posted on Sep, 14 2016 @ 10:18 AM
NOTE: this is not a Mud Pit thread. If you want to throw mud at me. I am in the Pit in many places. This is intended to be an ATS-worthy
Like many, I have watched the development of what is easily the wildest election cycle in memory. And like many, I have been disgusted by the depths
people seem willing to go to in support of one candidate over another.
The big question in my mind has been why. We are all Americans. We share a commonality.
I believe I have found the reason.
By that I do not mean that one candidate is better than the other, or that one philosophy or party is superior to the other. In truth, I never paid
much attention to the letter beside the names. I always tried to look at the policies, the core beliefs, and the integrity of the candidates. And in
truth, that last quality is sometimes quite difficult to find.
I not only accept the fact that opinions on political issues differ, but I celebrate that fact. It is our strength, theoretically assuring that the
best policies are the ones that go into effect. Like evolutionary theory, the best survive because they have more to offer. But that theory
presupposes something: that people will use critical thinking to make such important decisions.
According to this cycle, that may well not be a valid assumption.
It takes 20 years for ideas to come to the forefront, and 30 years for policies to develop from vague societal attitudes. A good example was the
flower children movement of the 1960s. Go back 20 years and we have a society tired of but somewhat removed from war, and growing in prosperity.
People were looking forward wearily to a world free from war and oppression. That's what the 60s protests were about: peace, harmony, and love. But
the political scene was different, concerned with protecting national interests and national security... a direct reflection of societal attitudes
during and just after WWIII, 30 years earlier.
This same general timeline continues throughout recent history, and makes sense. It takes about 20 years for children to grow into adulthood, and a
child's outlook on life is primarily influenced by the attitudes of their parents when they were young. But young adults do not make policy; older
adults do. So policy has to wait another decade.
What does this have to do with the present electoral turmoil? Let's look back 30 years.
1980s: It was the "me" decade, marked by a new prosperity and a penchant for technology and gadgets. The economy was recovering from the 1970s and
science led the way. TV was being enhanced by new video recording mechanisms, music was suddenly easily portable, and money was, for most, plentiful.
With this wave of consumerism came a new interest in business, complete with new ideas on how it should work. Some succeeded, many failed. So policy
today reflects that philosophy: science has all the answers, is unlimited in its omnipotence, and business works with science to give everything to
everybody. Today's policy rejects the policies of yesteryear: hard work, self-sufficiency, sacrifice for a greater good.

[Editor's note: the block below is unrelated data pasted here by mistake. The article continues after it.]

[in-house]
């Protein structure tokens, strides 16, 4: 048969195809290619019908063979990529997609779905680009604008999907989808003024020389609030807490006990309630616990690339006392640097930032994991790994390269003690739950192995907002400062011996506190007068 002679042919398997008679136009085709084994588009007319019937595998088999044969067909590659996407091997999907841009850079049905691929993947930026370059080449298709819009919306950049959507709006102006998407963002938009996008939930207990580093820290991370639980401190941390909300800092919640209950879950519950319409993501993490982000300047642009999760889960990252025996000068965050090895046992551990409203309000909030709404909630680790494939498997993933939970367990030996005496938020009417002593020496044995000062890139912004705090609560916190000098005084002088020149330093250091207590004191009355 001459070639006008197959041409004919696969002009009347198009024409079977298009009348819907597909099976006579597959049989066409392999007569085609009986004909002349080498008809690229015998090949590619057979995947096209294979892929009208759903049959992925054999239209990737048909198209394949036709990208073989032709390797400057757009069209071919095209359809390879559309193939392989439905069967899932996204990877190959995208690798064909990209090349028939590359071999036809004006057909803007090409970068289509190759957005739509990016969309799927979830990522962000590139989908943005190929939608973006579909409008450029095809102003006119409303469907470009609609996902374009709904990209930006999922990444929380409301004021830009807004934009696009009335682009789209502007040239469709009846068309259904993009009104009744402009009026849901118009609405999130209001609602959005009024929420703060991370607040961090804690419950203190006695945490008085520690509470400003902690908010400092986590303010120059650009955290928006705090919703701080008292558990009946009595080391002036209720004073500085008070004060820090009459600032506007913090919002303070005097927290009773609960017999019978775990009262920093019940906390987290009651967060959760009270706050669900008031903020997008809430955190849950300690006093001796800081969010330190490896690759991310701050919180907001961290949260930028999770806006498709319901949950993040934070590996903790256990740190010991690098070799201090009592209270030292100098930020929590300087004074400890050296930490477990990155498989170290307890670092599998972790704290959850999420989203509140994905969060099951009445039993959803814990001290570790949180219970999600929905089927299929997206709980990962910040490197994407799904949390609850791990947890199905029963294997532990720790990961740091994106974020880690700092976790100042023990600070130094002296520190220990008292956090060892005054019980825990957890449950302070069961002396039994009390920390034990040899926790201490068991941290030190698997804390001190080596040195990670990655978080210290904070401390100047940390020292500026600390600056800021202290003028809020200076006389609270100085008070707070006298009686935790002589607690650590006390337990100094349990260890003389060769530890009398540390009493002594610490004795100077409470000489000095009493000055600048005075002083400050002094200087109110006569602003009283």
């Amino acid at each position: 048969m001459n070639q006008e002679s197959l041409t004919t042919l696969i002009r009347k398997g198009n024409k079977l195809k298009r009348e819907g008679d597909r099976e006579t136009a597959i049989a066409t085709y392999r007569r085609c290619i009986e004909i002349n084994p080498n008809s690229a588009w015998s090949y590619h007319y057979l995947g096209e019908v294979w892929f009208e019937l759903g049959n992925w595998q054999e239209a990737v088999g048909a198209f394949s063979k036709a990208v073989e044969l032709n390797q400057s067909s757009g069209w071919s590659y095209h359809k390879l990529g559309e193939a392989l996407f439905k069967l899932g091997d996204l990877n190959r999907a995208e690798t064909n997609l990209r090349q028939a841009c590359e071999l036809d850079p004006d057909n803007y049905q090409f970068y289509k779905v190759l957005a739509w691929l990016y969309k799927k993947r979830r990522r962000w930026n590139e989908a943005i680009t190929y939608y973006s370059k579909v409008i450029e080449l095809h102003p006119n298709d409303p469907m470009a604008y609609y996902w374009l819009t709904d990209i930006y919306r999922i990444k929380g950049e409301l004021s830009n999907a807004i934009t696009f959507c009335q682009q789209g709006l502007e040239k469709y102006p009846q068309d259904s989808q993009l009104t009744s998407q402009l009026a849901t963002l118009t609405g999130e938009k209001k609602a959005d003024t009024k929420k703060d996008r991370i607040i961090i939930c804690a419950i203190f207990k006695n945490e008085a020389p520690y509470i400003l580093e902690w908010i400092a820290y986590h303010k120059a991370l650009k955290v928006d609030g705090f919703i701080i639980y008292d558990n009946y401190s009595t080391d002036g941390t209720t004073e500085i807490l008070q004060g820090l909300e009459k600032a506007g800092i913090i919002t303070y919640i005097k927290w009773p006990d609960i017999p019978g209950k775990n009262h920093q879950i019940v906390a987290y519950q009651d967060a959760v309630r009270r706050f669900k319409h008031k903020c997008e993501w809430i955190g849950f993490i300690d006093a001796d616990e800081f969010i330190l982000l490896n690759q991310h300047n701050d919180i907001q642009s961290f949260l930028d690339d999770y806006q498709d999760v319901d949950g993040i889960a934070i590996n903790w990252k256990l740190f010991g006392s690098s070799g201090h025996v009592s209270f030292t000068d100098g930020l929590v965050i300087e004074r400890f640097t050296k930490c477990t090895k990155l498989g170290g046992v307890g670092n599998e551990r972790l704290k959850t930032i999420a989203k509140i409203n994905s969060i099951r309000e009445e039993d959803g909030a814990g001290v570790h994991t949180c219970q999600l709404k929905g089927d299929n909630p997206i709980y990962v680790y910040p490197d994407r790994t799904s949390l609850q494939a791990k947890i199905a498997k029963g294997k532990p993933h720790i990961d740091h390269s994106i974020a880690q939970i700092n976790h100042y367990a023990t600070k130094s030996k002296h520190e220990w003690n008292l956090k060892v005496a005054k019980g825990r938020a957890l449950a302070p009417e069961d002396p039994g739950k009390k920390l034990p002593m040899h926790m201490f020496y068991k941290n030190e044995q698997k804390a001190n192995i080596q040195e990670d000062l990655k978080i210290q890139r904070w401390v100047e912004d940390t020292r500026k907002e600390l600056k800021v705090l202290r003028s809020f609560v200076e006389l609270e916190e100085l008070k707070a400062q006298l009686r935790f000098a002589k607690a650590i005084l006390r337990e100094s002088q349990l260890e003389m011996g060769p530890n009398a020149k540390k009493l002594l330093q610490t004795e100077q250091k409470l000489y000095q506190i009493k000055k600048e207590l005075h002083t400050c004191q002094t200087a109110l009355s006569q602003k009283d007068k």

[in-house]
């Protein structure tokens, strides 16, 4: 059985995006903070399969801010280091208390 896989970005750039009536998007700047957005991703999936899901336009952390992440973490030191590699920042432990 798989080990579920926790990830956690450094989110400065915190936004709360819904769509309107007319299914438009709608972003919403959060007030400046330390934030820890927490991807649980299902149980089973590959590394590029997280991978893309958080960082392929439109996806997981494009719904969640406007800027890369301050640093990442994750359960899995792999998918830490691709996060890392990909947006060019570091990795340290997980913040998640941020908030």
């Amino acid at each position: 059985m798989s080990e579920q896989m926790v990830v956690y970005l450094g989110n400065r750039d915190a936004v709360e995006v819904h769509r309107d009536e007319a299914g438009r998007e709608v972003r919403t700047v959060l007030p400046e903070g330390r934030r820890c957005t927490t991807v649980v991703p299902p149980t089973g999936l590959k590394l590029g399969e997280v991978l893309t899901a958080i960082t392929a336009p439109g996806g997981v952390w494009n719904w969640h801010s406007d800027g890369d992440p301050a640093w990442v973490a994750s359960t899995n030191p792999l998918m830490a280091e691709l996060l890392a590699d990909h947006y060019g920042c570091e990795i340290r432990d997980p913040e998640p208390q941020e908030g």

1990s: people seemed to become bored with consumerism and turned their attention and wealth to causes. Environmentalism resurged, humanitarianism
became popular, and science and technology were taken for granted. Today's youth, 20 years later, preach these things again. They are out to change
the world, and they feel they have unlimited resources to do it.
But the two cannot coexist... and I would say neither can exist singularly for very long. Science does have limits, and we are pushing those every
day, with precious little money left to support it. Business has become business-driven instead of customer-driven, existing for itself because that
is assumed to be best for the customers. That has led to power abuses that would have shocked people a few decades ago. And amid a struggling economy
and shrinking customer base with less buying power, the desperate attempts to maintain business for the sake of business has led to governmental
intrusion into the business world and effective Oligarchy.
Enter the youth, caring not about money but assuming there will always be plenty for their particular cause. Since their cause is often assistance to
one group of 'oppressed' people or another, people who are becoming desperate to maintain some semblance of a standard of living, their cries for
assistance are amplified by their beneficiaries... and a government floundering in debt and questionable at best business involvements is quick to
appease, lest their own dirty laundry be exposed.
Policymakers bent on making money, desperate to maintain their unsustainable world view, forced into appeasing protesters whose sole purpose is to
protest and who will defend the veracity of their 'humanitarianism' to the bitter end. And then there are those from before who are wondering how
either can possibly be blind to what's truly going on. And we're seeing the breakdown of both systems of thought as they prey on each other to the
death of them both.
It is said that a starving man will do anything for food. Policymakers are starving, not for food, but for money and power, and will stoop to any
level to maintain their status. They will lie, cheat, steal, kill, destroy as long as they can maintain. Protesters are starving for money as well,
and they have seen that attention makes them get noticed. They will do anything to get that attention to promote their cause, collusion, cheating,
espionage, even demonization of entire cultures, to get it.
Two diametrically opposed world views, feeding off each other and sustaining each other.
No wonder we are seeing this disaster unfold. And it begs the question: what will become of us in the next decade, when the newer generation is the
protesters and the protesters of today are the policymakers?
What does ATS think?